More local events fall victim to music festival uncertainty
MULLUM Music Festival and Bello Winter Music are the latest NSW events that have been impacted by the uncertainty about live music event regulation in NSW.
Event producer of both Bello and Mullum festivals, Glenn Wright, said representatives from NSW Liquor and Gambling or other NSW Government agencies did not contact him last year (as it's been the case with other local events such as Lismore's Tropical Fruits), but they approached him recently.
"Last Wednesday, February 13, we were emailed and I spoke to Liquor and Gaming representatives (on Wednesday 20)," Mr Wright.
"We will need to apply for the license for both our events in NSW."
The producer said he was advised he would receive further details on the licensing process.
"They said that the new license will be announced late next week. That is all. No consultation," he said.
Mr Wright confirmed Bello and Mullum festivals have joined the Don't Kill the Music campaign in NSW.
The fifth Bello Winter Music will be held at Bellingen from July 11 to 14.
Mullum Music Festival occurs in Mullumbimby every November.
The Australian Festival Association (AFA) confirmed the Government will go ahead with implementing the new regulation from March 1.
"Following a meeting yesterday (Thursday) with advisers, we have been informed the Government will not change its position on the implementation of new licensing rules from next Friday," said AFA in a statement.
"Sadly, it looks like NSW will be Australia's first music festival-free zone."
AFA said it will be stepping up its campaign against the new regulation.
"...To make people aware of what is at stake for our music industry as well as business and tourism across the state, and will be urging all parties at the upcoming NSW election to support policies which deliver certainty for the future of music festivals in NSW."
"The impact of the Government's badly designed licensing requirements is already being felt with festival operators shutting down events or facing hugely inflated costs almost overnight to meet the Government's demands.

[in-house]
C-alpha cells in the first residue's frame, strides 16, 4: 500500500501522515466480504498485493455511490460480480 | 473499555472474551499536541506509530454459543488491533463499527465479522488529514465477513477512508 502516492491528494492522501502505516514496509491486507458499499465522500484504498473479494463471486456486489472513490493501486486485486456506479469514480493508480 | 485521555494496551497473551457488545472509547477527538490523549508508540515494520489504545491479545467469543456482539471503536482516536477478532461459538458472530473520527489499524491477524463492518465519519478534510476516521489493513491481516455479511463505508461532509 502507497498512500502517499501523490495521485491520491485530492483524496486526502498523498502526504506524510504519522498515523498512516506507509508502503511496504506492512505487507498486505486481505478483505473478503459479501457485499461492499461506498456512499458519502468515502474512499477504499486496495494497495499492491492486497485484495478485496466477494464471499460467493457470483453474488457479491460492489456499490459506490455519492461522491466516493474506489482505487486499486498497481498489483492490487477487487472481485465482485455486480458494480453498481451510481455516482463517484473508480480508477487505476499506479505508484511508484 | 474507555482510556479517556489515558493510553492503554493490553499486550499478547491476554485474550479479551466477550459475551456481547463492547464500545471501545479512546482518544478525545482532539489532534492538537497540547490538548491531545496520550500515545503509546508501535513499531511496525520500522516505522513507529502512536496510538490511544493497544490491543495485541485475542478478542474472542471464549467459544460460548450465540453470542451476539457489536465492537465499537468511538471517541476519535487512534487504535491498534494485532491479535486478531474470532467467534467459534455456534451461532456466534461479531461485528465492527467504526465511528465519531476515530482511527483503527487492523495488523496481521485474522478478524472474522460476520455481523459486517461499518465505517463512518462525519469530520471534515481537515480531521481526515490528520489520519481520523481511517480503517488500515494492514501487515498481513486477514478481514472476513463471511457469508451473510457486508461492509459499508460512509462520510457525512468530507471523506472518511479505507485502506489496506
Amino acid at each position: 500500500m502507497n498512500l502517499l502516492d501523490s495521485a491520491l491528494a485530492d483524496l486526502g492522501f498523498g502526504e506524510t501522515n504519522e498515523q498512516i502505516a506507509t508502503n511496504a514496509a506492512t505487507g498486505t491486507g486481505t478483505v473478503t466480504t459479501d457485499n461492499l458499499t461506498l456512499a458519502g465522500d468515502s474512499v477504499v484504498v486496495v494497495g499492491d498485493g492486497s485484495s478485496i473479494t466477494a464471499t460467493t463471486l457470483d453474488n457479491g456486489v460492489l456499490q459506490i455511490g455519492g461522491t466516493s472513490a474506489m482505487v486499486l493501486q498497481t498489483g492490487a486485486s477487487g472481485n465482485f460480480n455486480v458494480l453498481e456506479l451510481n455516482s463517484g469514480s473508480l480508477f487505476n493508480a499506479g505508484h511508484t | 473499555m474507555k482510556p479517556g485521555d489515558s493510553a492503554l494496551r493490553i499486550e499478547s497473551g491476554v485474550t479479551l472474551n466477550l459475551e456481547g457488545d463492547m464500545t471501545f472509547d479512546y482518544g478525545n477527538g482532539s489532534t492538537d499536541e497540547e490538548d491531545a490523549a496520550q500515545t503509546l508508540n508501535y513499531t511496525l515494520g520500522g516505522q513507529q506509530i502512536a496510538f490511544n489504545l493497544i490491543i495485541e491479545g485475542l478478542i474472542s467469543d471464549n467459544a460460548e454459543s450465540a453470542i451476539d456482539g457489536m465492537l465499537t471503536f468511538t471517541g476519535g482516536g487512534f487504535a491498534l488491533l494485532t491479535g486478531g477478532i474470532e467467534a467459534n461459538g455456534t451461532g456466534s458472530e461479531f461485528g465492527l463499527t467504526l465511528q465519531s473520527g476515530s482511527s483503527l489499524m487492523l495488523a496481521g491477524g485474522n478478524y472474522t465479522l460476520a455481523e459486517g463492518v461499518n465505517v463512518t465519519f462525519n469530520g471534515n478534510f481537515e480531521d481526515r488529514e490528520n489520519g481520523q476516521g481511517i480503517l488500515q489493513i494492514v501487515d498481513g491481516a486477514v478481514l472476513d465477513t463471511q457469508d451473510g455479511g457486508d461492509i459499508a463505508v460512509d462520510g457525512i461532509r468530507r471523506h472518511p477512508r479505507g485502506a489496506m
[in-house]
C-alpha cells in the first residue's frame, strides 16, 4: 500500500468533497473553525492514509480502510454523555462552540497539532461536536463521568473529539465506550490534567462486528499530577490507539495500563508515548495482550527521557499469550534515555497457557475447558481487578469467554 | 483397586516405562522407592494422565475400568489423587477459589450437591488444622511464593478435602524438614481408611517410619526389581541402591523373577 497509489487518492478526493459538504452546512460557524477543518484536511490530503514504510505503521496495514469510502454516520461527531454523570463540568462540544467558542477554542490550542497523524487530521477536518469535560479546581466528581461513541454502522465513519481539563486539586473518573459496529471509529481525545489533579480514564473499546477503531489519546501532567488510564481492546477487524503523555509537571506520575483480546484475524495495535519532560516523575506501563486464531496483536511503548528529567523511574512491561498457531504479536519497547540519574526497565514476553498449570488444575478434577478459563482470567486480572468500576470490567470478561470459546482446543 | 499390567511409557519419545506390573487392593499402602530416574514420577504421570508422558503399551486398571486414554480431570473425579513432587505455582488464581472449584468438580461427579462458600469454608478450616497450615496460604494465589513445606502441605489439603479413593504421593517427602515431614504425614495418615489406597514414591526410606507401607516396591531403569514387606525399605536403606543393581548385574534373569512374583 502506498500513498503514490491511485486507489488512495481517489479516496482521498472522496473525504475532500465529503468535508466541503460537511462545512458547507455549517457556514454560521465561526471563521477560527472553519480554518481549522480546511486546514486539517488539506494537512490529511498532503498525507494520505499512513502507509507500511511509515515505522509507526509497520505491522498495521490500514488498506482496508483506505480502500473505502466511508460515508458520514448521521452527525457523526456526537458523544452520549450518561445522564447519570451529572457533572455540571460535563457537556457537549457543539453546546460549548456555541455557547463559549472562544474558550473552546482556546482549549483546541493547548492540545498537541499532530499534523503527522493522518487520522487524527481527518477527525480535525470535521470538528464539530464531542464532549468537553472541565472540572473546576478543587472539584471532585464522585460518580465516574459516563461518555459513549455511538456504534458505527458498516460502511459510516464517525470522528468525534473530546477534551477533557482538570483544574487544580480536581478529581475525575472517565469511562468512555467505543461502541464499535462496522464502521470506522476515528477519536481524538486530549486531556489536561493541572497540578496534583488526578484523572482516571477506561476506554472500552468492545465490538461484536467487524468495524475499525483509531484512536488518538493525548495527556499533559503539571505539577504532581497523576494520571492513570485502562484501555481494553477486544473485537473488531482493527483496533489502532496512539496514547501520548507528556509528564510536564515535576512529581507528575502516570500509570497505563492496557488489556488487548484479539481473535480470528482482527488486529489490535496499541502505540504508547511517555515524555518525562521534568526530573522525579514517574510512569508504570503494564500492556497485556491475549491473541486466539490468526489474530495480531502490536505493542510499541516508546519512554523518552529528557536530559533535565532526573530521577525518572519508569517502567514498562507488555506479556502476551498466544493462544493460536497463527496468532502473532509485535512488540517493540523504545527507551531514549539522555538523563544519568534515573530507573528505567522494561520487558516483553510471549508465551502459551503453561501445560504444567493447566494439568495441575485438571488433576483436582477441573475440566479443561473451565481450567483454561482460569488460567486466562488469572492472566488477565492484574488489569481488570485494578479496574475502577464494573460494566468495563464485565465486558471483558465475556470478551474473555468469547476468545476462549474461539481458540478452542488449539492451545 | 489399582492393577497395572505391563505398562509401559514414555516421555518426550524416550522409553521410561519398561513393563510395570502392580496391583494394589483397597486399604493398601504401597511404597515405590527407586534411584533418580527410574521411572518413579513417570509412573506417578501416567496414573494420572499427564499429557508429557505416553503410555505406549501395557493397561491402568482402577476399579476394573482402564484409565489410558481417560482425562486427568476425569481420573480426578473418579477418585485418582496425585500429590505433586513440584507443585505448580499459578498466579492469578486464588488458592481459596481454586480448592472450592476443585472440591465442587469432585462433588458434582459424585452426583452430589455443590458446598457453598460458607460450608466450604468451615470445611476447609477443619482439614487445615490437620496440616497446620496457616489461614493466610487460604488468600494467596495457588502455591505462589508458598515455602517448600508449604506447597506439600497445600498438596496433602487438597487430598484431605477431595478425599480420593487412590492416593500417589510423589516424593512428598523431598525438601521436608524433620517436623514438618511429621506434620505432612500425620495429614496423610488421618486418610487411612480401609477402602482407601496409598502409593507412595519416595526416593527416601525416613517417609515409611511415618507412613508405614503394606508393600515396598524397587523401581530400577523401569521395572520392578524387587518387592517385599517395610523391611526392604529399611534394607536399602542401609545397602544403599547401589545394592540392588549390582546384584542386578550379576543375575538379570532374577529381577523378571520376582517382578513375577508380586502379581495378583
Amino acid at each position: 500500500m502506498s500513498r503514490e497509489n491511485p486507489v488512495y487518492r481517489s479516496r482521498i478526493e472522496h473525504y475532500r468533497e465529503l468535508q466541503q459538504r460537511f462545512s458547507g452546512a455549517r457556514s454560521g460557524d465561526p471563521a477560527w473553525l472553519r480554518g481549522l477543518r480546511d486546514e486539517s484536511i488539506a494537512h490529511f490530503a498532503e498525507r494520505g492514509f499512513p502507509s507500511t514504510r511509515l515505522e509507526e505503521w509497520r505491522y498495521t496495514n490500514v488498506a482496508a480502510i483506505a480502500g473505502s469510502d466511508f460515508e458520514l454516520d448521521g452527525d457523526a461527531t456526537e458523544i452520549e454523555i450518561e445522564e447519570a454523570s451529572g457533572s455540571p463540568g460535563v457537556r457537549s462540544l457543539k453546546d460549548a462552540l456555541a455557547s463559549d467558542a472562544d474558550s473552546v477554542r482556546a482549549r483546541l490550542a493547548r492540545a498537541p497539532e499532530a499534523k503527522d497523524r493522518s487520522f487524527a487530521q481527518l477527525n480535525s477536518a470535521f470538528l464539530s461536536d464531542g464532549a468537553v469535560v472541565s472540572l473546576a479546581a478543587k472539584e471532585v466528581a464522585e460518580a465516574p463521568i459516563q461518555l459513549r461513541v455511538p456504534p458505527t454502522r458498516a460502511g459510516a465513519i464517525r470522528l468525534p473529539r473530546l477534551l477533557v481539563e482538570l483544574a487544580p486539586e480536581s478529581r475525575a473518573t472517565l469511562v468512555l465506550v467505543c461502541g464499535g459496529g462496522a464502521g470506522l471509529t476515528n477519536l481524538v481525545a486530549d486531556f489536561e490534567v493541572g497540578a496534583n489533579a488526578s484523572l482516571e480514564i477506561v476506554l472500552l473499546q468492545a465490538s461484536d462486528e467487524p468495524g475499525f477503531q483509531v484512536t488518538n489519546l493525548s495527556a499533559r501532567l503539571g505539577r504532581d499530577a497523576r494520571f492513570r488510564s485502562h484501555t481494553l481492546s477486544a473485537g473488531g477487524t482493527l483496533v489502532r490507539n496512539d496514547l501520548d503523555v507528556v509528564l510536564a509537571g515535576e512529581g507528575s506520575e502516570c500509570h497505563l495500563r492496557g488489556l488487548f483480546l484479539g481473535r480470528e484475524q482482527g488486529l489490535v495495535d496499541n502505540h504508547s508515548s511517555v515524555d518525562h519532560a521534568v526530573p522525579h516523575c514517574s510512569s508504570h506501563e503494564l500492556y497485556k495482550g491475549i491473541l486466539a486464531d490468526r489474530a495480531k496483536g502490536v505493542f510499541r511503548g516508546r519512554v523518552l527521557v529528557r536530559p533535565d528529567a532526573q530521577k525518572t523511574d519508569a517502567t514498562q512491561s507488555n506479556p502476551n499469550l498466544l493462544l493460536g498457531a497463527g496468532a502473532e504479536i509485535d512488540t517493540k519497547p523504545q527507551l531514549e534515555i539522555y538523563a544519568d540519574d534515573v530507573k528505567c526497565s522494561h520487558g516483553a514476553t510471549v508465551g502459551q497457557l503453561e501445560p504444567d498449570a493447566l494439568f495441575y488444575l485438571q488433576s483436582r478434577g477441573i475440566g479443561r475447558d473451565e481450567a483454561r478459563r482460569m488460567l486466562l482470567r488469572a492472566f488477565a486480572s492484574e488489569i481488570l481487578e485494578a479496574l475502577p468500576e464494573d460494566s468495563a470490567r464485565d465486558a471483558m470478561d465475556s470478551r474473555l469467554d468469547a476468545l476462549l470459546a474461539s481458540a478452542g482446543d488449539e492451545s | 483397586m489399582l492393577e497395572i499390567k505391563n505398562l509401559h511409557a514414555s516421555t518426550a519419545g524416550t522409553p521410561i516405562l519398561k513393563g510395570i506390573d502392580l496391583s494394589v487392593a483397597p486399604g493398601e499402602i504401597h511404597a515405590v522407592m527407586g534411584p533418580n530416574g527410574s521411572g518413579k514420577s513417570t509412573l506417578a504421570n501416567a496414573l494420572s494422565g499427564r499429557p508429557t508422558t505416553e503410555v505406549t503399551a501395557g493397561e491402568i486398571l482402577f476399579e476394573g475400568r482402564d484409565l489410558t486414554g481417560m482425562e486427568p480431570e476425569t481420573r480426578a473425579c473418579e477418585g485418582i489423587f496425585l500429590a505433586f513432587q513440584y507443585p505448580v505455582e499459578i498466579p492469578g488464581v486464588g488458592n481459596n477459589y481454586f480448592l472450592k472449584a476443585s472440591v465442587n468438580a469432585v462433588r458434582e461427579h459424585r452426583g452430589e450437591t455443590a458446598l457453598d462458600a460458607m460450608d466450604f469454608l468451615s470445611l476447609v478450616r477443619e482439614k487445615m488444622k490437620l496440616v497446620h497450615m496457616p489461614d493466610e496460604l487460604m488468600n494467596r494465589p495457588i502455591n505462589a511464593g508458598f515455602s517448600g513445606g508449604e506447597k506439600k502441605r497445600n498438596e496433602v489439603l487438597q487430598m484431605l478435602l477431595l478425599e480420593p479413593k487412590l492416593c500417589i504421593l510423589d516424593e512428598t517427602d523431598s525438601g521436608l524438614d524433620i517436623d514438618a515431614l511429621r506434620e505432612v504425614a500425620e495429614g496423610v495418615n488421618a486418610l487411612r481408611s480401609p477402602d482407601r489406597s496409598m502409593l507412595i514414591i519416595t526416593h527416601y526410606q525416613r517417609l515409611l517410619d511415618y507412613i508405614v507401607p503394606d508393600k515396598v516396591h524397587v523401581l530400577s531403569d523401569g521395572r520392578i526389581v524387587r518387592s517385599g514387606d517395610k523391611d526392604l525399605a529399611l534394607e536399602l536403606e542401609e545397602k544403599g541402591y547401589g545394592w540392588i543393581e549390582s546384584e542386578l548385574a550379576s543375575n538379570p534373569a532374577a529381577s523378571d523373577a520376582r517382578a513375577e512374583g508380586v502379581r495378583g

"Despite statements to the media these changes won't impact 'low risk' festivals, the Government has failed to provide clarity and certainty around its risk categories. It's a fact that well run festivals with excellent safety records are already being affected by these new guidelines."
Earlier, NSW Minister for Racing Paul Toole announced licences for low risk music festivals will be free under the NSW Government's new licensing scheme to start from March 1.
Mr Toole said the vast majority of music festival operators who have been doing the right thing will not be unduly impacted by the changes.
"NSW has a rich and vibrant music scene - something we want to protect and promote," Mr Toole said.
"Music festivals that have had no safety issues in the past should have no trouble operating under the new scheme, which will help make all music festivals safer.
Under the new scheme, licences for operators of music festivals that are not assessed as low risk will be $650 - the equivalent of the Special Event Licence Fee most festivals already pay - and all music festivals will be required to comply with safety requirements determined by experts from NSW Health and NSW Police, in consultation with festival operators.
"For festivals that have a good track record and good practices in place, it will be largely business as usual," Mr Toole said.
NSW Liquor and Licensing and NSW Racing were unable to provide details of the licensing process after the new proposed guidelines were removed from the NSW Health website on Wednesday.